Clinicaltrials.gov identifiers: COPDGene NCT00608764, ECLIPSE NCT00292552.
Electronic supplementary material
The online version of this article (doi:10.1186/1471-2466-14-164) contains supplementary material, which is available to authorized users.
Airway disease; CT scan; Diabetes mellitus; Emphysema; Spirometry
Patients with chronic obstructive pulmonary disease (COPD) who are defined as frequent exacerbators suffer with 2 or more exacerbations every year. The molecular mechanisms responsible for this phenotype are poorly understood. We investigated gene expression profile patterns associated with frequent exacerbations in sputum and blood cells in a well-characterised cohort. Samples from subjects from the ECLIPSE COPD cohort were used; sputum and blood samples from 138 subjects were used for microarray gene expression analysis, while blood samples from 438 subjects were used for polymerase chain reaction (PCR) testing. Using microarray, 150 genes were differentially expressed in blood (>±1.5 fold change, p≤0.01) between frequent compared to non-exacerbators. In sputum cells, only 6 genes were differentially expressed. The differentially regulated genes in blood included downregulation of those involved in lymphocyte signalling and upregulation of pro-apoptotic signalling genes. Multivariate analysis of the microarray data followed by confirmatory PCR analysis identified 3 genes that predicted frequent exacerbations; B3GNT, LAF4 and ARHGEF10. The sensitivity and specificity of these 3 genes to predict the frequent exacerbator phenotype was 88% and 33% respectively. There are alterations in systemic immune function associated with frequent exacerbations; down-regulation of lymphocyte function and a shift towards pro-apoptosis mechanisms are apparent in patients with frequent exacerbations.
An important step toward understanding the biological mechanisms underlying a complex disease is a refined understanding of its clinical heterogeneity. Relating clinical and molecular differences may allow us to define more specific subtypes of patients that respond differently to therapeutic interventions.
We developed a novel unbiased method called diVIsive Shuffling Approach (VIStA) that identifies subgroups of patients by maximizing the difference in their gene expression patterns. We tested our algorithm on 140 subjects with Chronic Obstructive Pulmonary Disease (COPD) and found four distinct, biologically and clinically meaningful combinations of clinical characteristics that are associated with large gene expression differences. The dominant characteristic in these combinations was the severity of airflow limitation. Other frequently identified measures included emphysema, fibrinogen levels, phlegm, BMI and age. A pathway analysis of the differentially expressed genes in the identified subtypes suggests that VIStA is capable of capturing specific molecular signatures within in each group.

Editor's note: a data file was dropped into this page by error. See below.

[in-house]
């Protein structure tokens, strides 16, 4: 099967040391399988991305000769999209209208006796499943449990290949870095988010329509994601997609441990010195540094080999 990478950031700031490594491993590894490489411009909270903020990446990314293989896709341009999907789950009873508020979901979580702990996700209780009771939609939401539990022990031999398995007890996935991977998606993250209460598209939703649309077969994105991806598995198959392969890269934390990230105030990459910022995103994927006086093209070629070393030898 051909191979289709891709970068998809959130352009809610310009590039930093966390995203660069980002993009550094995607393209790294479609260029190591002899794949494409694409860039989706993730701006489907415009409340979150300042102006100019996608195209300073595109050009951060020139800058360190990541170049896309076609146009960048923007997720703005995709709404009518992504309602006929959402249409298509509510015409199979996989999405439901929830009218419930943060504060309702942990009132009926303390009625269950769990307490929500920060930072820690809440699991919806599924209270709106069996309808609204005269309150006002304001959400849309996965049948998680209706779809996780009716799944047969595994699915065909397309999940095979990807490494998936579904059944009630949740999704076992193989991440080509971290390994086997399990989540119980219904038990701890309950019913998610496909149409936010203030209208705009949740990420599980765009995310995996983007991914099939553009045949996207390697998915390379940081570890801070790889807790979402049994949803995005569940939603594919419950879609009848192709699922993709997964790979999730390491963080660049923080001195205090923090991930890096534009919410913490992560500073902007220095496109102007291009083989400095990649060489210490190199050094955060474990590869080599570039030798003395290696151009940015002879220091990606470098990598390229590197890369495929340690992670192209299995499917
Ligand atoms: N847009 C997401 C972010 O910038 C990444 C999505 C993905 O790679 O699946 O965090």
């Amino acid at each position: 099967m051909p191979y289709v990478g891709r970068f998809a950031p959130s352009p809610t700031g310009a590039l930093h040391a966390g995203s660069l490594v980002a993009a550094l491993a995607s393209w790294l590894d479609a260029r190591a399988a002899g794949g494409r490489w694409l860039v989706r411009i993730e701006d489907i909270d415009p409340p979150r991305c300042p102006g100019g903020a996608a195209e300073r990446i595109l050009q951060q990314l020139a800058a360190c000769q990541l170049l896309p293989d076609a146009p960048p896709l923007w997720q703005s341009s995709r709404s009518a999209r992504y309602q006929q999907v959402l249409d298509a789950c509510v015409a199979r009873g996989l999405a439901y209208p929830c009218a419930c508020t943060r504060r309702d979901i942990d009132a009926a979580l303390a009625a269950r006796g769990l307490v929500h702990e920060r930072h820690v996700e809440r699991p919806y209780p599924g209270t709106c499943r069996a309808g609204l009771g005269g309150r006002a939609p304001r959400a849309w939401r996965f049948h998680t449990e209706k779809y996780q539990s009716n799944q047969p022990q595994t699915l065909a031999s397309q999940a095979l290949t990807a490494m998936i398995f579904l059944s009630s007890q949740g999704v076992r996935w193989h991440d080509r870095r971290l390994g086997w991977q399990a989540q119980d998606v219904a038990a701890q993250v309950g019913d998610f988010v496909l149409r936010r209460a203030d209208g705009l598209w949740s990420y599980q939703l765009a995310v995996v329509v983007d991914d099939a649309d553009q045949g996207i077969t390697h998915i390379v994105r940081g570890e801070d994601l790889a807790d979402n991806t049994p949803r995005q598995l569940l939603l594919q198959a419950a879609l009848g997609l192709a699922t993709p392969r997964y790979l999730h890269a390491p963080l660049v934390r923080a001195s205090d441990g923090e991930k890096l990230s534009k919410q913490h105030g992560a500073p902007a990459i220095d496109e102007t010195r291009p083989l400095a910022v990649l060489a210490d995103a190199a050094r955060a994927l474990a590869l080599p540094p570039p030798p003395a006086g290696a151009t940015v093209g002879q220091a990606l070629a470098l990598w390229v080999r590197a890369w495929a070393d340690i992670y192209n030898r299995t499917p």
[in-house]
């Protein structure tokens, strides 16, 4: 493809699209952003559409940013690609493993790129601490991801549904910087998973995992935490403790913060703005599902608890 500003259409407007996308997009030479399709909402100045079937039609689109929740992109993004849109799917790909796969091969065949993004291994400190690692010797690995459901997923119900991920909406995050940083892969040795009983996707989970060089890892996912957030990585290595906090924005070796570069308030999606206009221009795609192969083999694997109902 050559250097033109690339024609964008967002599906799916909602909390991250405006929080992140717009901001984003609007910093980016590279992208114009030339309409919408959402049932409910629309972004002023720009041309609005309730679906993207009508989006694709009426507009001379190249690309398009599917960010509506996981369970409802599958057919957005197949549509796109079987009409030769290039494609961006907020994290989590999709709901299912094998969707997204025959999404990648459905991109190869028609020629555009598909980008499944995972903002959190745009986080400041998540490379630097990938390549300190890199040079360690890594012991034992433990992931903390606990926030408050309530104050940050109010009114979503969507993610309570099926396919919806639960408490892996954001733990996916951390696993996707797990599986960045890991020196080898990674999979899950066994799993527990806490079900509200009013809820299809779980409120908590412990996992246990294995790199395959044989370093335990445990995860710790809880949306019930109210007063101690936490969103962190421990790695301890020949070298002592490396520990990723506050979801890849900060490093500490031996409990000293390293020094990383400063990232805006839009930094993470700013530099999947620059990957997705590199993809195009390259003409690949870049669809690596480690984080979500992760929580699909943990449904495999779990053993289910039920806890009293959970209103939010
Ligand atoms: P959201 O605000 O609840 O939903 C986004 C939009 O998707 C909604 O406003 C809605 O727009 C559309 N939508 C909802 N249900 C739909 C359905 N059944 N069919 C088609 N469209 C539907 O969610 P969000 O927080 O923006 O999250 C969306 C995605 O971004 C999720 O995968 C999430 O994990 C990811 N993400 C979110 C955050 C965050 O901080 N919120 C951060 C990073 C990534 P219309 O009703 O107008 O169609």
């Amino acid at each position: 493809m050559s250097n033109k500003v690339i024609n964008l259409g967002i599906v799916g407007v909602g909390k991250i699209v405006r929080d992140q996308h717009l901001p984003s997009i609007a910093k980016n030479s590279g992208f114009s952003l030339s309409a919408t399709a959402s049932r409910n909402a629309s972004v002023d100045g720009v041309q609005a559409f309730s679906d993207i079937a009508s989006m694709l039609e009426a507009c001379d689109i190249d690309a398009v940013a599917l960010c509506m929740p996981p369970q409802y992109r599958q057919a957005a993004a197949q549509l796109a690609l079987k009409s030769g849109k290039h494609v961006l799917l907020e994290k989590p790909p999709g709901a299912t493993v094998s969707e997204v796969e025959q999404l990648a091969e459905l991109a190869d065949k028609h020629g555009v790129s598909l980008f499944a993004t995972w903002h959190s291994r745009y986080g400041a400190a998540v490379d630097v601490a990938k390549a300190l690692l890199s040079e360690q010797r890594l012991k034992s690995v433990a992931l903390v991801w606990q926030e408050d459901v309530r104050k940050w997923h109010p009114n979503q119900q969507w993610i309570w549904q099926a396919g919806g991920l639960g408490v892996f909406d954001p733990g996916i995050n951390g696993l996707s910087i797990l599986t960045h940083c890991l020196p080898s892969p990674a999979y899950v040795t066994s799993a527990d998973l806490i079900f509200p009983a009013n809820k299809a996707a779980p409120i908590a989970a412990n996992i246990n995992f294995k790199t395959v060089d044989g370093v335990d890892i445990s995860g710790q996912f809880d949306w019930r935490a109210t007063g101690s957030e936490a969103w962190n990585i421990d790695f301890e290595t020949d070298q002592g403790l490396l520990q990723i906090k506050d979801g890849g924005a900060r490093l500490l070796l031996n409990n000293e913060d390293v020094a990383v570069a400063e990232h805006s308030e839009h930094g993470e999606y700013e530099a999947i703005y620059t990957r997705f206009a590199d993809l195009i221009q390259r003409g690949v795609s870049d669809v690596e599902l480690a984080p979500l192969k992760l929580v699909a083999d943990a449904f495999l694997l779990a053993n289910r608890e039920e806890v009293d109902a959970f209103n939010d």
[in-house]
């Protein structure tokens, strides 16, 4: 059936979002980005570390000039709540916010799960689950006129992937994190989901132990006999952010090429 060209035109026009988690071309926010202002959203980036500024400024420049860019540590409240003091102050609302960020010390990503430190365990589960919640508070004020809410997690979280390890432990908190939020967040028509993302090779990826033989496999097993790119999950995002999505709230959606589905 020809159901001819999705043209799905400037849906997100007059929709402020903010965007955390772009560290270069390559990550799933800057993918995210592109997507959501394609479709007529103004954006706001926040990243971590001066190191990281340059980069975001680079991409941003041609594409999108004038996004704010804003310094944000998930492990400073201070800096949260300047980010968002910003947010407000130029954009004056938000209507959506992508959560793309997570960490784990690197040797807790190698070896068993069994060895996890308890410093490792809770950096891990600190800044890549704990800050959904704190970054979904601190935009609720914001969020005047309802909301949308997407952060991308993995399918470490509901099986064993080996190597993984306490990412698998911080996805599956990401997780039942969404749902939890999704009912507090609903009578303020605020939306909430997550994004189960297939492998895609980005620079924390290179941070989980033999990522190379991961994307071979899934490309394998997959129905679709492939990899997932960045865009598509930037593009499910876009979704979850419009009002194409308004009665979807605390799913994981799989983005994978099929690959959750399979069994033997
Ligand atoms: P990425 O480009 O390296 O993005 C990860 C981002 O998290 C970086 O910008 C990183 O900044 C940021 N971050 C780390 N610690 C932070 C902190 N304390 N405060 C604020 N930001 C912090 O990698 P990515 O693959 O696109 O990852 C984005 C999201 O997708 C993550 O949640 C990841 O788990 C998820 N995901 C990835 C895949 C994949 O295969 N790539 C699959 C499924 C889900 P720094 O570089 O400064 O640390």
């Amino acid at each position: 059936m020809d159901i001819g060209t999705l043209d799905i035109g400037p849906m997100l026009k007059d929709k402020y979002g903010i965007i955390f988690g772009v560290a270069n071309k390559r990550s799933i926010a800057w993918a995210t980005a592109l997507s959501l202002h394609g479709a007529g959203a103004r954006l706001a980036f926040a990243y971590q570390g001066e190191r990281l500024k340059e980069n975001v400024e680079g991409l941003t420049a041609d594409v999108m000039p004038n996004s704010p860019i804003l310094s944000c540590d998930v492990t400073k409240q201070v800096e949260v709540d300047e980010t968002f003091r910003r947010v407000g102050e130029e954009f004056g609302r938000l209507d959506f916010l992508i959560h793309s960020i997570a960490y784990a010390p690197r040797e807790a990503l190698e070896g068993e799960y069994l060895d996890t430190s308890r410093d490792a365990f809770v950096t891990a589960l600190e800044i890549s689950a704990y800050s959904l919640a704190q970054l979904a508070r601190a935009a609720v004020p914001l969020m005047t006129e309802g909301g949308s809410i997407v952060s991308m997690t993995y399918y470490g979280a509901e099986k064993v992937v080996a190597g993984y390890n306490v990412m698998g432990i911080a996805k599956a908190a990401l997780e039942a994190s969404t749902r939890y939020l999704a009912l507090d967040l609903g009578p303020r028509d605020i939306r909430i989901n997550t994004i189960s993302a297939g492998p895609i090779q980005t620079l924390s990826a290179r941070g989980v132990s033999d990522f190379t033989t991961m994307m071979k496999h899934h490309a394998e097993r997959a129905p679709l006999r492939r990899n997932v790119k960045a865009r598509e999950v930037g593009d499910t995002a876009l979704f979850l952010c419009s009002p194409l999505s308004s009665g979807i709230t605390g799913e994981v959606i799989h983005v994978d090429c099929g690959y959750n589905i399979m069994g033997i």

The introduced methodology allowed us to identify combinations of clinical characteristics that correspond to clear gene expression differences. The resulting subtypes for COPD contribute to a better understanding of its heterogeneity.
Chronic Bronchitis; COPD; Emphysema; subtyping; gene expression analysis
As a part of the longitudinal Chronic Obstructive Pulmonary Disease (COPD) study, Subpopulations and Intermediate Outcome Measures in COPD study (SPIROMICS), blood samples are being collected from 3200 subjects with the goal of identifying blood biomarkers for sub-phenotyping patients and predicting disease progression. To determine the most reliable sample type for measuring specific blood analytes in the cohort, a pilot study was performed from a subset of 24 subjects comparing serum, Ethylenediaminetetraacetic acid (EDTA) plasma, and EDTA plasma with proteinase inhibitors (P100™).
105 analytes, chosen for potential relevance to COPD, arranged in 12 multiplex and one simplex platform (Myriad-RBM) were evaluated in duplicate from the three sample types from 24 subjects. The reliability coefficient and the coefficient of variation (CV) were calculated. The performance of each analyte and mean analyte levels were evaluated across sample types.
20% of analytes were not consistently detectable in any sample type. Higher reliability and/or smaller CV were determined for 12 analytes in EDTA plasma compared to serum, and for 11 analytes in serum compared to EDTA plasma. While reliability measures were similar for EDTA plasma and P100 plasma for a majority of analytes, CV was modestly increased in P100 plasma for eight analytes. Each analyte within a multiplex produced independent measurement characteristics, complicating selection of sample type for individual multiplexes.